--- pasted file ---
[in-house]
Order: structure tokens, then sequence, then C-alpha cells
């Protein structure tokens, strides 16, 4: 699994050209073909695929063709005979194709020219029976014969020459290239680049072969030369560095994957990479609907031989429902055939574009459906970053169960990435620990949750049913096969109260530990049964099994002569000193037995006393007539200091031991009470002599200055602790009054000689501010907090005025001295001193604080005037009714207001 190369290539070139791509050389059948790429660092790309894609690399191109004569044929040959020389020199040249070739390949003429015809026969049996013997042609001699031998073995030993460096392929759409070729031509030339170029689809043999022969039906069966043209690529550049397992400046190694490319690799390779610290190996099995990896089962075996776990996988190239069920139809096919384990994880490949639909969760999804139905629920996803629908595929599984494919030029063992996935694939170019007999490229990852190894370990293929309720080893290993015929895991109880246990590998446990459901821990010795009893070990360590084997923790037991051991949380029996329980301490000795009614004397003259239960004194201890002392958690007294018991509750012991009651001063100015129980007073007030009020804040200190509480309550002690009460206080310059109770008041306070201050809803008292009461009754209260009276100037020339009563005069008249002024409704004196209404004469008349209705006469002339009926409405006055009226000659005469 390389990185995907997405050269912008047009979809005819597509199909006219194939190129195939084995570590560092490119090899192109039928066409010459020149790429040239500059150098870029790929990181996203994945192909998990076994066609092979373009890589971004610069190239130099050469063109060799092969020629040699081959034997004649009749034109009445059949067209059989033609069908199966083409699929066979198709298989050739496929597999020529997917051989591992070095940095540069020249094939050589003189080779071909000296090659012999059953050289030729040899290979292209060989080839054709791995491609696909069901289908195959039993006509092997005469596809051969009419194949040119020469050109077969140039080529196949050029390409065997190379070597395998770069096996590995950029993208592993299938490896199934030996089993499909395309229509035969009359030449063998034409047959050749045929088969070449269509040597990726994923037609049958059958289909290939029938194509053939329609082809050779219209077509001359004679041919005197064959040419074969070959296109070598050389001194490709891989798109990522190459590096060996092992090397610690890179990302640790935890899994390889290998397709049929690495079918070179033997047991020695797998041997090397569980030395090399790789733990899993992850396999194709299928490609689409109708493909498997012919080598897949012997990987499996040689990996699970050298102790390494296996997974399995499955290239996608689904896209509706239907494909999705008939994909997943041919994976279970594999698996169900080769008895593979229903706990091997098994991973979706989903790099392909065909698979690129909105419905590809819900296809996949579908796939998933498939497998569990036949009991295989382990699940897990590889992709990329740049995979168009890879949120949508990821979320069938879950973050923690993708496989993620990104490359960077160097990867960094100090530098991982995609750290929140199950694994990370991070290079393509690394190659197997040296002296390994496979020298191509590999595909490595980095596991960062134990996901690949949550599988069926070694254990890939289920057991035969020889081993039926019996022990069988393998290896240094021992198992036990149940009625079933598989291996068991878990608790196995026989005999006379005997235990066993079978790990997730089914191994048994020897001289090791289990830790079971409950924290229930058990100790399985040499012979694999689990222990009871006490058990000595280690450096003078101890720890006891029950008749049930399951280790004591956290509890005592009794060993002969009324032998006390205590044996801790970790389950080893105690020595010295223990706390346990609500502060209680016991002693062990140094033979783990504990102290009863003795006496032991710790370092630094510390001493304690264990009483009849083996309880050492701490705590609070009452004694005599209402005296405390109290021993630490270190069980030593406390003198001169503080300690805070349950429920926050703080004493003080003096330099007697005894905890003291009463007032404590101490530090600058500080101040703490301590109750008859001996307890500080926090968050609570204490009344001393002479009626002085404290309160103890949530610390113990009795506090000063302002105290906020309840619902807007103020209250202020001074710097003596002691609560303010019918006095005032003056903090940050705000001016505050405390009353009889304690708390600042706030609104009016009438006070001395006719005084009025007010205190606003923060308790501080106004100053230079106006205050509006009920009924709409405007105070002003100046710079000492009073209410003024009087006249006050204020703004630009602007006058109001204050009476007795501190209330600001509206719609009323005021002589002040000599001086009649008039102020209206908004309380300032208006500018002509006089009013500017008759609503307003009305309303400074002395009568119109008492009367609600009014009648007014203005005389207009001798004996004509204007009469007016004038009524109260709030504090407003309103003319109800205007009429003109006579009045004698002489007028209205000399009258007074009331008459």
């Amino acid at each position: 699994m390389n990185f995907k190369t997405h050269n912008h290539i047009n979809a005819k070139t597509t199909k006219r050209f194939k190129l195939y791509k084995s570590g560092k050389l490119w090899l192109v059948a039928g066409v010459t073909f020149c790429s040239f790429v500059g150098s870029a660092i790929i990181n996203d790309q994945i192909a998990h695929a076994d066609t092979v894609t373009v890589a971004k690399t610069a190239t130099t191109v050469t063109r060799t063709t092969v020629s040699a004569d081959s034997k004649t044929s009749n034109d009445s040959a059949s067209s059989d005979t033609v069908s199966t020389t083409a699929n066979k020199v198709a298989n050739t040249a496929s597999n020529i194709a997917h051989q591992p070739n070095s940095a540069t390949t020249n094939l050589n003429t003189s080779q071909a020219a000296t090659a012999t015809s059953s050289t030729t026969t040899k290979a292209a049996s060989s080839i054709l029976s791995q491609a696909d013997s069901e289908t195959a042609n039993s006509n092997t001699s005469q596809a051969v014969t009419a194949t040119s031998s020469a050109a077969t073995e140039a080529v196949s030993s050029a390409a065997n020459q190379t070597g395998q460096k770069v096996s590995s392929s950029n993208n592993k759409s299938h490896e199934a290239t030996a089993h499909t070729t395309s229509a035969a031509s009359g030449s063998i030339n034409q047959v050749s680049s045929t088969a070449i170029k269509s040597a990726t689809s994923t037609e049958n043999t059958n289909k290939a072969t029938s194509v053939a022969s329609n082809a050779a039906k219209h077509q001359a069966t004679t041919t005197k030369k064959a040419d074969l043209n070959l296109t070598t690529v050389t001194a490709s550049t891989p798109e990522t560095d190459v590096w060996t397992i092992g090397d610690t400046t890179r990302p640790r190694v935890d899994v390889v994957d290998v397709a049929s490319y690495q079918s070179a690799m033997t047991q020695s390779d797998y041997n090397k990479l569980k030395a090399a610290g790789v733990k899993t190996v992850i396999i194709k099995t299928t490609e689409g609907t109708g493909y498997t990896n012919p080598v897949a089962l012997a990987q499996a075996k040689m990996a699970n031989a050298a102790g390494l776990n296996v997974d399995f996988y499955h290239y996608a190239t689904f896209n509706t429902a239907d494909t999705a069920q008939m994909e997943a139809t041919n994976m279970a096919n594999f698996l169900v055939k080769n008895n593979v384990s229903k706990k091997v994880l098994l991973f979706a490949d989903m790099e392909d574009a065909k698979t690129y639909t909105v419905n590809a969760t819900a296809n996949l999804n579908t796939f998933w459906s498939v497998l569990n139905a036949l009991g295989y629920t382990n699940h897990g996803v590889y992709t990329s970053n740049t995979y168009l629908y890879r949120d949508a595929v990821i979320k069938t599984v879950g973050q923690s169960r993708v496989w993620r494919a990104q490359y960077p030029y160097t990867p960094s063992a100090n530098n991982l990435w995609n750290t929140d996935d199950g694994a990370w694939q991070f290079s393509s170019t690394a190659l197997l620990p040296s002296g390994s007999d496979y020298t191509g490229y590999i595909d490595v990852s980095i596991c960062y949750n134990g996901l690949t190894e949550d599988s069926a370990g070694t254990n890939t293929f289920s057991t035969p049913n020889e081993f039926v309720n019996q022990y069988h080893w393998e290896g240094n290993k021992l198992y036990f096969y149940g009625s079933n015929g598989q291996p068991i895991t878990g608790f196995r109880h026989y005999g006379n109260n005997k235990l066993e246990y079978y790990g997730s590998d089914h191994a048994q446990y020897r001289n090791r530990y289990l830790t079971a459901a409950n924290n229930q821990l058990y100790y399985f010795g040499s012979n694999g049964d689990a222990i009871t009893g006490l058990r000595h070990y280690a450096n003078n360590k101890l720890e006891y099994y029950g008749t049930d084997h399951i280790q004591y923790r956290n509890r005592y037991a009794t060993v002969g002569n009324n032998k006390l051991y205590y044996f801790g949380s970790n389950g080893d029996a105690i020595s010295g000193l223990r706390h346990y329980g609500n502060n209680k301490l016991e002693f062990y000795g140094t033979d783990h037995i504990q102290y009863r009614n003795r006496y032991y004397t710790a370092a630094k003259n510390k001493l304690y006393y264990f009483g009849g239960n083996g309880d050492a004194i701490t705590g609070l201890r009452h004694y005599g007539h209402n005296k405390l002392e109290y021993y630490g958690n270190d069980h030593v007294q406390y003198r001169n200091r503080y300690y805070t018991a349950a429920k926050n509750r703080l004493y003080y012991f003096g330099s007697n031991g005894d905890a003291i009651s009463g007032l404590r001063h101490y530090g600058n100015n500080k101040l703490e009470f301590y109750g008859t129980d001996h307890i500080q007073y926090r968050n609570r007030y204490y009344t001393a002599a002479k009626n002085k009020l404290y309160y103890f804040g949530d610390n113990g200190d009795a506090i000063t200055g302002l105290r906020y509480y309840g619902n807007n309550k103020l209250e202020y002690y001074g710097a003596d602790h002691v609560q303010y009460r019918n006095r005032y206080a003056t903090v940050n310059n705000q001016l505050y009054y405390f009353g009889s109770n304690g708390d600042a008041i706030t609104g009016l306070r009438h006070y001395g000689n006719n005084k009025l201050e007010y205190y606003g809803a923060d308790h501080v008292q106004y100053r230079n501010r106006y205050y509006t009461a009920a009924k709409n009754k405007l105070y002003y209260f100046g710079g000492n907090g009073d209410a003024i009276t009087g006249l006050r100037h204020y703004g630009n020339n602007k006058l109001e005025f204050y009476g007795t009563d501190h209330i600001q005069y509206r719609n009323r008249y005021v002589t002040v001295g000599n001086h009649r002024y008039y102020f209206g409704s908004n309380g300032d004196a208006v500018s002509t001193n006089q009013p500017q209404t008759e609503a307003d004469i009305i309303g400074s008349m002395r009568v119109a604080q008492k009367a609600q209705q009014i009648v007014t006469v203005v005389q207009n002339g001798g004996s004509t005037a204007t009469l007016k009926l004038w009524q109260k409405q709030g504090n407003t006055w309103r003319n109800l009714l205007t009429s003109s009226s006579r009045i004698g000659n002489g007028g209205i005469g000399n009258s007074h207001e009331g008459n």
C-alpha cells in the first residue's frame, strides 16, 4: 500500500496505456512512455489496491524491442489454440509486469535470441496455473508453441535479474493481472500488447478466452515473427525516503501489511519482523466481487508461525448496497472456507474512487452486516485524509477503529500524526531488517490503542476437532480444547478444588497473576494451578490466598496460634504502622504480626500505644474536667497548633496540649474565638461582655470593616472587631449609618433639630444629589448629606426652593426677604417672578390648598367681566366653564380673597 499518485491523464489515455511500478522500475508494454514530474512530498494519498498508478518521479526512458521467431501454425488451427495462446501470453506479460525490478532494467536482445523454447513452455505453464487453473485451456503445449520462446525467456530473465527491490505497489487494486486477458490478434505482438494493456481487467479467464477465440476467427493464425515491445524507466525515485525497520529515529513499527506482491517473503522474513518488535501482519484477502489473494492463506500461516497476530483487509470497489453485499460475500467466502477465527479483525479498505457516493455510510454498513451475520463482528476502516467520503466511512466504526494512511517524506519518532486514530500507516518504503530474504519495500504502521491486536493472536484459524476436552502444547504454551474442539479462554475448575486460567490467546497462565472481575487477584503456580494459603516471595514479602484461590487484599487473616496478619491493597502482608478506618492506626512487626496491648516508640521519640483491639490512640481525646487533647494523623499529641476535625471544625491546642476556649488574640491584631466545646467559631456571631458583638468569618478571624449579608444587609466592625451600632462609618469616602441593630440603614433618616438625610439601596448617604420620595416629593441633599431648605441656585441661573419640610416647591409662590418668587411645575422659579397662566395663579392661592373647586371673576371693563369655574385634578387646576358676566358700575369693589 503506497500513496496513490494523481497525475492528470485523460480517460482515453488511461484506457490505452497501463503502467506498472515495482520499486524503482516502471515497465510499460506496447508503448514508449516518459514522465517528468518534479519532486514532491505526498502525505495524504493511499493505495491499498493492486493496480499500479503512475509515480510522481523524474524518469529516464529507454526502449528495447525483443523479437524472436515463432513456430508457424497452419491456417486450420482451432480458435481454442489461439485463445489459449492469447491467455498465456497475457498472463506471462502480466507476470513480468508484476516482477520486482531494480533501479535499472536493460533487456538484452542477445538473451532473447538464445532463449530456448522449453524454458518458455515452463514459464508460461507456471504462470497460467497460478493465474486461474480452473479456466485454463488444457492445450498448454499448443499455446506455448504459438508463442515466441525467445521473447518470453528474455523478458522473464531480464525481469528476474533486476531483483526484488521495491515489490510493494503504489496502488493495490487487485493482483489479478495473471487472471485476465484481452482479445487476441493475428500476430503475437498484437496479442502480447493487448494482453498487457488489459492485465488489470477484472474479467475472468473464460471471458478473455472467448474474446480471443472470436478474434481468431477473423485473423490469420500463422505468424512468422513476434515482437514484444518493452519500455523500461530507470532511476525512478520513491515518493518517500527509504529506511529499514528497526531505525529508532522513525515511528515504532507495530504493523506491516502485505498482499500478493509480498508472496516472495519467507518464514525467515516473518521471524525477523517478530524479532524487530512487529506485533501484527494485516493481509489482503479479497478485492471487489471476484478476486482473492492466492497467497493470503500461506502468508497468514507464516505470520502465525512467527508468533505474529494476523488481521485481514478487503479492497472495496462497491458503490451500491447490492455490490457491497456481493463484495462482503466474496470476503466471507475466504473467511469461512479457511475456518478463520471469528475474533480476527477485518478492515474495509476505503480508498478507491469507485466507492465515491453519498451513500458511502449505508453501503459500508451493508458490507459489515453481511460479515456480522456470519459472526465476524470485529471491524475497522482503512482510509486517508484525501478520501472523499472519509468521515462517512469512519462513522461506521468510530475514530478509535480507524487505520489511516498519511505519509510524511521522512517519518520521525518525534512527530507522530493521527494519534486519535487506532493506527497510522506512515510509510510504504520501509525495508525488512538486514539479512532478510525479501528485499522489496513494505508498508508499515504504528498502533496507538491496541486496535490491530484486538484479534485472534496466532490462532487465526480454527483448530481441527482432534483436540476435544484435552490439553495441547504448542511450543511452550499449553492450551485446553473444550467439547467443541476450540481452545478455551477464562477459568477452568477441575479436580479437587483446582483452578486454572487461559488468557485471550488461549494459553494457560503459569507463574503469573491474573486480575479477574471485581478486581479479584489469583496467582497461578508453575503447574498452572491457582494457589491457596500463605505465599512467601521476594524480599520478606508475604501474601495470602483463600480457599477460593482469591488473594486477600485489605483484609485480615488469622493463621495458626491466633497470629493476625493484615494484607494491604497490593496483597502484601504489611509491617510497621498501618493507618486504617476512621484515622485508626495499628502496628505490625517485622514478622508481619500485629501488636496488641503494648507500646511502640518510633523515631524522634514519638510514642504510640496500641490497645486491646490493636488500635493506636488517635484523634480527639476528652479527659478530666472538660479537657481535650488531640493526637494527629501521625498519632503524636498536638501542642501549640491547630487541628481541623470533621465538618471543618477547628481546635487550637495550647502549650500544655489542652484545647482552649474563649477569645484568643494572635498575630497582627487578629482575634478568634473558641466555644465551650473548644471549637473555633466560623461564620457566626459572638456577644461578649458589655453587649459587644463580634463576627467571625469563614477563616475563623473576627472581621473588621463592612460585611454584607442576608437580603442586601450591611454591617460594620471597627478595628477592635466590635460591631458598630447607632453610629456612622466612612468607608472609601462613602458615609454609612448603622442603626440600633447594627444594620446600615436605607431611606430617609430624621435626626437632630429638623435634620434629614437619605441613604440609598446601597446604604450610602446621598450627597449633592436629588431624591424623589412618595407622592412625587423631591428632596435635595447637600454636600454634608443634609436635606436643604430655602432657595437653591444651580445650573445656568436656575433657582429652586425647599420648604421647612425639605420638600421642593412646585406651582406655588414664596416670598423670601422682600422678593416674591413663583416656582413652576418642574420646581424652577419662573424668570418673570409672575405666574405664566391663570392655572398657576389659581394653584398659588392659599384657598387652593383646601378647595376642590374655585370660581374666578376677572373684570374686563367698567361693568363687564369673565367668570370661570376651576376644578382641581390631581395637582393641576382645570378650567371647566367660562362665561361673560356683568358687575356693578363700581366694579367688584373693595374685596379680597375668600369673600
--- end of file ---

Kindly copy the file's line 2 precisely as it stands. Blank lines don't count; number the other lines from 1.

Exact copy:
Order: structure tokens, then sequence, then C-alpha cells